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Remembering the dead

Last Friday, Nov. 2, was All Souls Day. It is a feast within the Catholic Church in which we remember our departed. In Latin, it is called “Commemoratio omnium fidelium defunctorum,” or “Commemoration of all the faithfully departed.” It is a day where many take the time to pray for their beloved dead, even in our fast-paced, post-modern liberal culture.

As humans, death and suffering are a painful reality. It has always been and always will be. “By the sweat of your brow you shall eat bread, Until you return to the ground, from which you were taken; For you are dust, and to dust you shall return,” the book of Genesis tells us. Recent events have reminded us of this reality, especially the murder of countless innocent people in the Tree of Life Synagogue in Pittsburgh, Pennsylvania. It reminds us of our fragility and mortality which we often forget about in our daily lives.

It was upon further thought that I realized that we, as a society, are woefully unprepared. The passing of close friends and relatives is something we will all know at some point or another, but it rarely goes further than that. We live busy lives , giving little time to those who are nearing death’s door. This, I believe, is a product of our culture, or arguably, our lack of culture. We are bent forward in our pursuit of scientific and economic progress, so much so that it becomes nearly impossible to look behind us at the wisdom of those who have gone before us.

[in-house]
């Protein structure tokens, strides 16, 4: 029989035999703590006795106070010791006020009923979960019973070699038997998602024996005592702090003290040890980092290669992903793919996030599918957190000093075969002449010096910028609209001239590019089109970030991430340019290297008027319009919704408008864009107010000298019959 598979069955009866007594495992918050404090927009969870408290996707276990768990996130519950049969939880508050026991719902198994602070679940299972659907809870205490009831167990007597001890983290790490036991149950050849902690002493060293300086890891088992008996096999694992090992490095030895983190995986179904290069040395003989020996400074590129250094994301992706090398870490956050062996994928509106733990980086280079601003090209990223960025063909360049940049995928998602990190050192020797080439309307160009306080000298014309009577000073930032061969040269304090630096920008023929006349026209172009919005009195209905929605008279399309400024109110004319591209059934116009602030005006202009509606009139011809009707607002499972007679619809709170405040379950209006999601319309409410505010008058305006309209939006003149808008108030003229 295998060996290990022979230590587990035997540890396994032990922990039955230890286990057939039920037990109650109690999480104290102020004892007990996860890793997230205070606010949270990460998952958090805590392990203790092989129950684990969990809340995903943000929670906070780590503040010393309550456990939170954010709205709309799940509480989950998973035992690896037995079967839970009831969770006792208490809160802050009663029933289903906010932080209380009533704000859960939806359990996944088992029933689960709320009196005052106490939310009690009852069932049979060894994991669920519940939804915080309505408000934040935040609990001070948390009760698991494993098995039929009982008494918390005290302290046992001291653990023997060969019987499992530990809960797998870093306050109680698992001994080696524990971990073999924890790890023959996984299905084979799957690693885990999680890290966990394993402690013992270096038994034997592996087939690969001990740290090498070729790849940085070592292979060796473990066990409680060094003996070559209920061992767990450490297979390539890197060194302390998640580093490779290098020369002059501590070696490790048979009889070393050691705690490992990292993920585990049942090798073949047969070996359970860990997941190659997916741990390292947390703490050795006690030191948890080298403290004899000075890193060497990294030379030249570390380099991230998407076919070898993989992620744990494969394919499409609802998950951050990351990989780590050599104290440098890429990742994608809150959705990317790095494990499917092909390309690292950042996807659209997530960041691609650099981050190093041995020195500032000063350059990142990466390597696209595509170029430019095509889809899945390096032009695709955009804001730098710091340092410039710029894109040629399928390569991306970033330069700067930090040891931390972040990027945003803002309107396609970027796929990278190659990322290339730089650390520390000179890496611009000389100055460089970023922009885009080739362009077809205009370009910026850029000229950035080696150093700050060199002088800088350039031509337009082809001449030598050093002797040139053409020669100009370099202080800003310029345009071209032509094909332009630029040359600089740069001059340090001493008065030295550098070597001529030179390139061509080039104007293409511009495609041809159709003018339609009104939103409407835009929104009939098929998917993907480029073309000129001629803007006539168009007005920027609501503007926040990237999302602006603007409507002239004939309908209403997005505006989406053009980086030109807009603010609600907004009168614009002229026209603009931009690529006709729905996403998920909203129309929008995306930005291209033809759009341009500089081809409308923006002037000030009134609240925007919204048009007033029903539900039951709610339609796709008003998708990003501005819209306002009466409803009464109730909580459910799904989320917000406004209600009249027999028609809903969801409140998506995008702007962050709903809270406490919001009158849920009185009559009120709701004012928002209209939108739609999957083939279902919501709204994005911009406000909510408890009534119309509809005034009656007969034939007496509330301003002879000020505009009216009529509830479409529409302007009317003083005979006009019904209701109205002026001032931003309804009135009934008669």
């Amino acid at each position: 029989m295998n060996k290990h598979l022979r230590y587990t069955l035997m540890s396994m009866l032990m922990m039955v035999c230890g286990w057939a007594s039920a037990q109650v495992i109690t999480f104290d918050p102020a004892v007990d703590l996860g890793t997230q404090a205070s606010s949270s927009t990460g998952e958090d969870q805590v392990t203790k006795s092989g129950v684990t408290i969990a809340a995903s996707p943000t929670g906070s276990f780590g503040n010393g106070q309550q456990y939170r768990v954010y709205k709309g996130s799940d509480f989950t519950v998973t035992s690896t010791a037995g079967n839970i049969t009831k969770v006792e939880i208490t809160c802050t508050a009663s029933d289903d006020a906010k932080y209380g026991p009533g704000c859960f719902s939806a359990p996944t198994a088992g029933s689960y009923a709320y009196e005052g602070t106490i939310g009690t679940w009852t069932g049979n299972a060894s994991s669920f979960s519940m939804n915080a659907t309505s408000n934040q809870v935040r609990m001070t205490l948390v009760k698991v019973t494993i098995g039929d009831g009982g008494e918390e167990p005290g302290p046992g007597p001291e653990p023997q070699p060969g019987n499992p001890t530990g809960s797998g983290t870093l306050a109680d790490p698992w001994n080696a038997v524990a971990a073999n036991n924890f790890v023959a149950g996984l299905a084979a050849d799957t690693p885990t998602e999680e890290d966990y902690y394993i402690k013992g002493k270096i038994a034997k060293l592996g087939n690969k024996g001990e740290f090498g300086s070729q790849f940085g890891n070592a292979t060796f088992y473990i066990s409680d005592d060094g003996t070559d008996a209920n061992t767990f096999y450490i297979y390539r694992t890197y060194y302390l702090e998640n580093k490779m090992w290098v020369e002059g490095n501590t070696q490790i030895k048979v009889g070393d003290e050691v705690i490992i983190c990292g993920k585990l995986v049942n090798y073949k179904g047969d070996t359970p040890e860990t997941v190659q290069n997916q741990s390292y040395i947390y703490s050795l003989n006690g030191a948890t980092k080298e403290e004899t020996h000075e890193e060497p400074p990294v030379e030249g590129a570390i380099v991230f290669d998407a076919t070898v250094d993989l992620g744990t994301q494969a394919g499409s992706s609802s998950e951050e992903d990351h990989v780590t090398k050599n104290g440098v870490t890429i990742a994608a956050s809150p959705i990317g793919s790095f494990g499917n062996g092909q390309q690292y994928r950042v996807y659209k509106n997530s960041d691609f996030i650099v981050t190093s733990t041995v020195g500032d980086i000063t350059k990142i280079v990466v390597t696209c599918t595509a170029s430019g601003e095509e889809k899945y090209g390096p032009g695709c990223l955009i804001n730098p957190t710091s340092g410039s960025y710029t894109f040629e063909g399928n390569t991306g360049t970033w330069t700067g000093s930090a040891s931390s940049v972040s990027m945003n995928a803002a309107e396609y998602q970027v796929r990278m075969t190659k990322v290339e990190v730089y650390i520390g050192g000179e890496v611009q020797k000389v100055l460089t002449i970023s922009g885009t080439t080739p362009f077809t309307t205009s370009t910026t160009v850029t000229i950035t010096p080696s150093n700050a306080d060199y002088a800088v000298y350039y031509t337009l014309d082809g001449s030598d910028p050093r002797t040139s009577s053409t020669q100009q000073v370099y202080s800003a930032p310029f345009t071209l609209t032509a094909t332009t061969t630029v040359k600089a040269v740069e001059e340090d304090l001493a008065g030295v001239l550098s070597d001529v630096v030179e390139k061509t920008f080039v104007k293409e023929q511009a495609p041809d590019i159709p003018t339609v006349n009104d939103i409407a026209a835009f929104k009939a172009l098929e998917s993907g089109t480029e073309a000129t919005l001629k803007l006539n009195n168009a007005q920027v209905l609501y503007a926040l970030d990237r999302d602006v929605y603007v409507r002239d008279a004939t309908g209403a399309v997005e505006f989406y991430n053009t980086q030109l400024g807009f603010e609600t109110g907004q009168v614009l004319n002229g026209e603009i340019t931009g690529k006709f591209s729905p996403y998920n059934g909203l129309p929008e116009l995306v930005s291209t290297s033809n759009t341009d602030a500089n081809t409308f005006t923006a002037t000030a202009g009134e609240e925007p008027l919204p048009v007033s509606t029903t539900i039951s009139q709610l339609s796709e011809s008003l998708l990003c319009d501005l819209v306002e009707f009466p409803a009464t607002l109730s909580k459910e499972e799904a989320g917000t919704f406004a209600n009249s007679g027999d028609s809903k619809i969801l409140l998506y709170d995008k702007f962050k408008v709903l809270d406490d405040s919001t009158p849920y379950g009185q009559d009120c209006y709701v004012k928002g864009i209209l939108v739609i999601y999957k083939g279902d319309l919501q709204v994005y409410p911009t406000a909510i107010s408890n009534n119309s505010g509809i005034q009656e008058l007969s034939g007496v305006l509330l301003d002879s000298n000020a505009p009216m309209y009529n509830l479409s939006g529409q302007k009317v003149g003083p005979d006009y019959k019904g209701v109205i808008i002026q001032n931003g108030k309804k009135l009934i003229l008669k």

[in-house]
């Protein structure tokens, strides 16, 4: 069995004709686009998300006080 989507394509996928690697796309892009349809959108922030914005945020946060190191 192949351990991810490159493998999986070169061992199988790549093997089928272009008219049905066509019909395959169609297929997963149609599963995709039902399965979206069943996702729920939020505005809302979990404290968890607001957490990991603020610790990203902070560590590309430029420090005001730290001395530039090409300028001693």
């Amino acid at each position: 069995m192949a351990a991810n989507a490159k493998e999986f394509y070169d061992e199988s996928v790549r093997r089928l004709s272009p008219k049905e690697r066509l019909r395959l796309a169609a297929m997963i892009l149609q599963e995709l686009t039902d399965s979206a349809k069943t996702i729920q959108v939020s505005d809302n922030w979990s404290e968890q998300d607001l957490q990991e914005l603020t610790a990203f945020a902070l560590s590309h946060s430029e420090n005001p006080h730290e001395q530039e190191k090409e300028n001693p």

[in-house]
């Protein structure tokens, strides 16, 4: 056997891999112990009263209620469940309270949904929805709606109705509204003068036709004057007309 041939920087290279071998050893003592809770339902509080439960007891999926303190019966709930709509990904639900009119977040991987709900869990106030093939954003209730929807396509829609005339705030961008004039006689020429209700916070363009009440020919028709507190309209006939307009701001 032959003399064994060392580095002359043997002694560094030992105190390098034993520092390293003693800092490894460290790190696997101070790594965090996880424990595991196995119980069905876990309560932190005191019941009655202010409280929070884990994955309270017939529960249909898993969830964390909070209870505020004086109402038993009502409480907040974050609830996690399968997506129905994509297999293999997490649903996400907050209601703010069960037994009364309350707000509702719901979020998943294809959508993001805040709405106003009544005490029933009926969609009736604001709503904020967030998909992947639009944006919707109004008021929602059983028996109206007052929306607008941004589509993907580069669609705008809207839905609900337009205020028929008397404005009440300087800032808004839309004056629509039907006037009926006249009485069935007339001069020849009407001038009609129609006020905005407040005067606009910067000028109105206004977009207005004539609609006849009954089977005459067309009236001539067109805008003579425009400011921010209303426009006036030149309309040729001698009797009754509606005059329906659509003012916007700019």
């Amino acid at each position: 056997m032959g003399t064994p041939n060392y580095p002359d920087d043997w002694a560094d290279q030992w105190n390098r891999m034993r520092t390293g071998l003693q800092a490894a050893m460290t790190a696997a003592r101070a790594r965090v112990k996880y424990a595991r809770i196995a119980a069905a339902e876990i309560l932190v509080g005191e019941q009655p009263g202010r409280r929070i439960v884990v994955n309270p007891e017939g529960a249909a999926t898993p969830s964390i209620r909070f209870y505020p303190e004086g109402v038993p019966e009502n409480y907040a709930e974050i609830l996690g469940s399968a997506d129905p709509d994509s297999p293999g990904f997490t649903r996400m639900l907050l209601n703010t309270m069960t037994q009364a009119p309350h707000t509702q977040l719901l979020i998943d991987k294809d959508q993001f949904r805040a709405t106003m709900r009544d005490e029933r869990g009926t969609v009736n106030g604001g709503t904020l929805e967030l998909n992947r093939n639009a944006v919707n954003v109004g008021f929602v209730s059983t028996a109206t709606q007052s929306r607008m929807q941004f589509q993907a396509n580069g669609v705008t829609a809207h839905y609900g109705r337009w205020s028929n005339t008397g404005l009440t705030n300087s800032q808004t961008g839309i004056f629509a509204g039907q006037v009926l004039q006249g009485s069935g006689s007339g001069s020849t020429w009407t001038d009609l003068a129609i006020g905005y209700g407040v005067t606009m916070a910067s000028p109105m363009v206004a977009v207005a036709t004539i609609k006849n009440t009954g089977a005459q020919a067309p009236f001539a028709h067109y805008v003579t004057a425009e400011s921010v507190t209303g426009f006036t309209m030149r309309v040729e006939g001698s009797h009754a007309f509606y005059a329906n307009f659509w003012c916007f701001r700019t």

To put it bluntly, we often forget our dead. Whether this is due to the business of our lives or the arrogance of postmodern though has yet to be understood. Either way, we are seriously lacking not only in the wisdom of those who have passed on, but also the wisdom of those who are still with us. Remembering the dead is important not only for their sake, but for ours as well. It helps us better appreciate what we have and who we are than if we were to forget those before us.

Remembering the dead is a matter of respect. A respect for those who came before us and taught us and for those who loved and cared for us. Without that, we will lose our memory of not only our beloved dead, but the lengths they went to bring us to where we are today.

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